Paper Title
Make The City Green Again - The Use of Grey Water in Urban Vertical Gardens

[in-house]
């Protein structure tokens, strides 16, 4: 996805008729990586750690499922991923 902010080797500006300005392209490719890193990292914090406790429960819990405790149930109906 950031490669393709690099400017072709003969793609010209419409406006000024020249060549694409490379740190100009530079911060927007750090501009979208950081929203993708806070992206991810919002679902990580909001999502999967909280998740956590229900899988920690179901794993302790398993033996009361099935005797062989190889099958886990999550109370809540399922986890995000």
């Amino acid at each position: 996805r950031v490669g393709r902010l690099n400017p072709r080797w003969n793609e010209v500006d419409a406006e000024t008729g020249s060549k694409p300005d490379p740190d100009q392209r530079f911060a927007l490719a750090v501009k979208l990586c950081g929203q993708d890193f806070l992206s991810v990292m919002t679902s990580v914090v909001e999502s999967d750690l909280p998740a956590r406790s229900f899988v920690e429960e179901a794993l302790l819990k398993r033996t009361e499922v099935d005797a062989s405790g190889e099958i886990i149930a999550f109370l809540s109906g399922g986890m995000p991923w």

In the last decades, there has been an increasing use of vertical gardens and living green walls, especially in the urban environments. Vertical gardens are used in the urban planning primarily to mitigate the impact of the urban heat and dry island phenomena (UHI, UDI) which are typical for the urban environments. When planning a vertical garden, it is therefore necessary to select suitable species of vascular plants that will tolerate such extreme conditions and provide an aesthetic value at the same time. Last but not least, it is important to ensure an efficient water regime, in which recycled water from public buildings on which vertical gardens are usually constructed could be used, combined with a suitable substrate (light and absorbent). In our experiment, the viability of 7 species of vascular plants was tested (Allium schoenoprasum, Deschampsiacaespitosa, Festucaovina, Hedera helix, Heucheraamericana, Hylotelephium maximum, Vinca minor). Plants were planted in ceramic substrate with 4% biochar content; control plants were planted without biochar. The second experimental treatment consisted of watering the plants with disinfected grey water – the plants were watered in a substrate with and without 4% biochar; the control was watered with tap water. The experiment was designed in randomized blocks and the individual treatments were applied in a factorial design. Plant growth was monitored by regular measurement of the following parameters: number of leaves, length of the aboveground part and number of shoots. Based on the preliminary results of the study we were able to identify plant species that are completely unsuitable for planting in vertical gardens (e.g. A. schoenoprasum), species that are suitable(e.g. H. americana),and species that thrive in such conditions (graminoids). Furthermore, it was found that none of the treatments tested have any significant negative effect on the viability of the plants and therefore the disinfected grey water regime along with the use of biochar can be applied in vertical plantings. Despite the fact that a positive effect of biochar on substrate properties was not proved, this effect cannot be ruled out when used in higher concentrations. Due to the ongoing climate change, which exacerbates drought and irrigation issues, especially in the urban environments, it is essential to look for new technologies and practices that will help secure sustainability of the city's water regime – using recycled grey water and biochar seems to be an effective way to make cities greener.